Beyond the Birds and the Bees: New Sex Ed Books for modern parents and curious kids.

Most of us can probably recite that scene with the gym teacher in Mean Girls by heart: “Don’t have sex or you will get pregnant… and you will die”. As much as it makes us laugh, a lot of millennial and even Gen Z parents probably still had a sex education experience similar (if not identical) to that. Some school programs are (hopefully) getting better, but are we also getting better at teaching our kids about the wide world of sexuality, gender and puberty? Luckily, some clever sex educators have done the work for us, and are proving that typical sex ed books don’t have to be bright pink or blue with abstract diagrams or innuendos for body parts. Here are some recent books that bring sex ed into the digital world and go far beyond just the birds and the bees.

You Know, Sex

by Cory Silverberg & Fiona Smyth

(Seven Stories & Triangle Square, 9781644210802, ages 10-14, p/b, £20.99)

Top of our list is our kid’s Book of the Month for May… You Know, Sex. I have to admit, when I was flipping through this one even *I* was learning new stuff. It’s so comprehensive and well laid out, You Know, Sex is the cream of the crop when it comes to a modern sex ed resource. As well as going through the usual stages of puberty and the biology of sex, this graphic novel takes the time to explore consent, building healthy relationships, questioning gender, LGBTQIA+ perspectives, same-sex relationships, and – to top it all off – has anatomically accurate and diverse depictions of bodies!!! Rather than overwhelming you or your kid with information, this is a book that’s easily explored chapter-by-chapter, providing interactive activities as you go.

Everything You Always Wanted to Know About Puberty – and Shouldn’t be Googling (for Curious Boys)

by Morris Katz & Amelia Pinney

(Downtown Bookworks, 9781950587131, ages 10-14, p/b, £9.99)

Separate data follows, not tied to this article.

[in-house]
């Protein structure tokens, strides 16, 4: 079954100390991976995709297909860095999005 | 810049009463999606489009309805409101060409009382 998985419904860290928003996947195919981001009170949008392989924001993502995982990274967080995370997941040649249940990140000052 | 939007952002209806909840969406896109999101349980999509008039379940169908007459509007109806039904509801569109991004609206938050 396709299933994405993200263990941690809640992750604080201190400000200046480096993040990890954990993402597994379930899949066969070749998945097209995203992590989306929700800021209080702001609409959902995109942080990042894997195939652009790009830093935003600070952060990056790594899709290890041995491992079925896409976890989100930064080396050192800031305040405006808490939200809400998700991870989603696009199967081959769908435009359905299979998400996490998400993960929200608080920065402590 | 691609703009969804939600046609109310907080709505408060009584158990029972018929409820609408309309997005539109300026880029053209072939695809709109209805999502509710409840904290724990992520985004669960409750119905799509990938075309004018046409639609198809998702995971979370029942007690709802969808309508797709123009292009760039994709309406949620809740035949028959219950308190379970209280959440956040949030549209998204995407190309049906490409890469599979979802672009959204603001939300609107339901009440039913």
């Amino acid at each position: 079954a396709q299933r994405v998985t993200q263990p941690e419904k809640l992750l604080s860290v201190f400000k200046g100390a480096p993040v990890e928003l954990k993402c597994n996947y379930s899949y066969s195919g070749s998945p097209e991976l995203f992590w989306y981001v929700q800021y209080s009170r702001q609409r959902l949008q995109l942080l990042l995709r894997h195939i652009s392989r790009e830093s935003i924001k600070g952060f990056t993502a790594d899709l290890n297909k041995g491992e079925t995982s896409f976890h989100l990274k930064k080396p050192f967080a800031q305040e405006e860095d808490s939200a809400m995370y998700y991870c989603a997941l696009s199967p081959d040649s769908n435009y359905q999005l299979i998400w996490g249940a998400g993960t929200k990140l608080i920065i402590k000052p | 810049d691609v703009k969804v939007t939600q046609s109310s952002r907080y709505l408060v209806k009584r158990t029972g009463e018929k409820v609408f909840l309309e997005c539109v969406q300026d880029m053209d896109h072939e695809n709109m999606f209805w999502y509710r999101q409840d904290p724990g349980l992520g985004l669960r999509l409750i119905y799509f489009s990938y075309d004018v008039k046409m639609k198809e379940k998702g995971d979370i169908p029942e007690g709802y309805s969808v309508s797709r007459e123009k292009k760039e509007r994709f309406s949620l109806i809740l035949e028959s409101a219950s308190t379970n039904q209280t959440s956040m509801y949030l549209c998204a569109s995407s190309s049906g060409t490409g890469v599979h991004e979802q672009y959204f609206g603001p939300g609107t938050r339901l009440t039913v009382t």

The “boys edition” of Everything You Always Wanted To Know About Puberty – And Shouldn’t Be Googling is an illustrated graphic novel that does exactly what it says on the tin, and more! As it’s introduction touts “this isn’t the puberty book your parents read in Stone Age health class”, this book is written from the perspective of an older brother, exploring health, hygiene and sexuality in a more engaging way. As well as covering the essentials, this book also delves into the effects of puberty on self-esteem and self-image, demonstrating how young boys can recognise distorted thinking when it happens. Additionally, it covers extremely pertinent subjects like social media, cyberbullying and treating women with respect.

Everything You Always Wanted To Know About Puberty – And Shouldn’t Learn On TikTok (For Curious Girls)

By Andrea Davis and Amelia Pinney

(Downtown Bookworks, 9781950587360, ages 10-14, p/b, £14.99)

The “girls edition” of Everything You Always Wanted To Know About Puberty – And Shouldn’t Learn On Tik Tok is another down-to-earth look at how young girls experience puberty, offering sisterly advice and wisdom along the way. For instance, how to handle acne, to how to choose a bra, to what to use when you get your period. The author’s anecdotes and humour keep this no-holds-barred approach light and accessible for readers. Similar to the boy’s version, this one also covers relationships, sexuality, social media and other pressing, contemporary issues.

My Mom Had an Abortion

by Beezus B. Murphy & Tatiana Gill

(PM Press, 9781629639130, ages 14+, £11.99)

This graphic novel for ages 14+ does exactly what most of us wish teachers and parents would have done for us as teens: it tells the truth. Written by a self-described dyslexic-asexual-lesbian-feminist teenager and illustrated by body-positive comic artist Tatiana Gill, My Mom had an Abortion takes the reader on a coming-of-age journey as the protagonists comes to understand menstruation, reproduction, abortion, and her place in a confusing world. This title fills an important gap in sex education, by challenging the narratives we subconsciously absorb and teaching us new ways of understanding reproductive rights.

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